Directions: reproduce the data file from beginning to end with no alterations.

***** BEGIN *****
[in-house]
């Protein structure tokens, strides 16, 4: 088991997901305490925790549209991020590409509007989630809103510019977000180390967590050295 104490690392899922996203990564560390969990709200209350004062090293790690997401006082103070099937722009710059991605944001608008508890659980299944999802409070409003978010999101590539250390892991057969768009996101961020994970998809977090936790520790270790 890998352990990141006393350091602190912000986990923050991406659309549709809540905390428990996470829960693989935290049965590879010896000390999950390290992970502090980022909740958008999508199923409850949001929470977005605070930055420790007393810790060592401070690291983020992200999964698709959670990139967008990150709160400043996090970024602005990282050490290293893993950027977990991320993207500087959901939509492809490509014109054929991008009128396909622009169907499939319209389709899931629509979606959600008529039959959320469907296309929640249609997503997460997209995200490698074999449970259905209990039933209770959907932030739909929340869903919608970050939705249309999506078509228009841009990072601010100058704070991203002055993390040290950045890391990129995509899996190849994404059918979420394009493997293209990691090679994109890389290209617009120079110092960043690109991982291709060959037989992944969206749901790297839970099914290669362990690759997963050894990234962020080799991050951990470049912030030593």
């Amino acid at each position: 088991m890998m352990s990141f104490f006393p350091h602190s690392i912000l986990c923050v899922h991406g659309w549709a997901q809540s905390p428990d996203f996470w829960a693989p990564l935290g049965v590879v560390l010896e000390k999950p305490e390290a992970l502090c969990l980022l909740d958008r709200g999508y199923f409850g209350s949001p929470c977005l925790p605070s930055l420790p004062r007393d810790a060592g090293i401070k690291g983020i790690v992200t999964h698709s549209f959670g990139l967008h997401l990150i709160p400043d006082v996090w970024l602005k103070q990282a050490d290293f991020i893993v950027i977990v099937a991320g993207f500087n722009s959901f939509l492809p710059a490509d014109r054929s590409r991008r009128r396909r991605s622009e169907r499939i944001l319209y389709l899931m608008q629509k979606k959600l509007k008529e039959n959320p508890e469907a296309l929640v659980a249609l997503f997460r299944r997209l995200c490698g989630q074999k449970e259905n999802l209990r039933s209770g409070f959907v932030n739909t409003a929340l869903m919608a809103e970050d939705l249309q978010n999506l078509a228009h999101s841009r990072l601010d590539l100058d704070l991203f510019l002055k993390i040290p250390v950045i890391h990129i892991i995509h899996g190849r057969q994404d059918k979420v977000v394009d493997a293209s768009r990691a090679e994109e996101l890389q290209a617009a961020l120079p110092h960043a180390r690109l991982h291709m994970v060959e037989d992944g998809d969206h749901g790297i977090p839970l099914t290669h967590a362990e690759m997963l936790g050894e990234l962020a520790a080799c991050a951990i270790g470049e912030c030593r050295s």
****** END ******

[in-house]
């Protein structure tokens, strides 16, 4: 088991997901305490925790549209991020590409509007989630809103510019977000180390967590050295 104490690392899922996203990564560390969990709200209350004062090293790690997401006082103070099937722009710059991605944001608008508890659980299944999802409070409003978010999101590539250390892991057969768009996101961020994970998809977090936790520790270790 890998352990990141006393350091602190912000986990923050991406659309549709809540905390428990996470829960693989935290049965590879010896000390999950390290992970502090980022909740958008999508199923409850949001929470977005605070930055420790007393810790060592401070690291983020992200999964698709959670990139967008990150709160400043996090970024602005990282050490290293893993950027977990991320993207500087959901939509492809490509014109054929991008009128396909622009169907499939319209389709899931629509979606959600008529039959959320469907296309929640249609997503997460997209995200490698074999449970259905209990039933209770959907932030739909929340869903919608970050939705249309999506078509228009841009990072601010100058704070991203002055993390040290950045890391990129995509899996190849994404059918979420394009493997293209990691090679994109890389290209617009120079110092960043690109991982291709060959037989992944969206749901790297839970099914290669362990690759997963050894990234962020080799991050951990470049912030030593």
């Amino acid at each position: 088991m890998m352990s990141f104490f006393p350091h602190s690392i912000l986990c923050v899922h991406g659309w549709a997901q809540s905390p428990d996203f996470w829960a693989p990564l935290g049965v590879v560390l010896e000390k999950p305490e390290a992970l502090c969990l980022l909740d958008r709200g999508y199923f409850g209350s949001p929470c977005l925790p605070s930055l420790p004062r007393d810790a060592g090293i401070k690291g983020i790690v992200t999964h698709s549209f959670g990139l967008h997401l990150i709160p400043d006082v996090w970024l602005k103070q990282a050490d290293f991020i893993v950027i977990v099937a991320g993207f500087n722009s959901f939509l492809p710059a490509d014109r054929s590409r991008r009128r396909r991605s622009e169907r499939i944001l319209y389709l899931m608008q629509k979606k959600l509007k008529e039959n959320p508890e469907a296309l929640v659980a249609l997503f997460r299944r997209l995200c490698g989630q074999k449970e259905n999802l209990r039933s209770g409070f959907v932030n739909t409003a929340l869903m919608a809103e970050d939705l249309q978010n999506l078509a228009h999101s841009r990072l601010d590539l100058d704070l991203f510019l002055k993390i040290p250390v950045i890391h990129i892991i995509h899996g190849r057969q994404d059918k979420v977000v394009d493997a293209s768009r990691a090679e994109e996101l890389q290209a617009a961020l120079p110092h960043a180390r690109l991982h291709m994970v060959e037989d992944g998809d969206h749901g790297i977090p839970l099914t290669h967590a362990e690759m997963l936790g050894e990234l962020a520790a080799c991050a951990i270790g470049e912030c030593r050295s």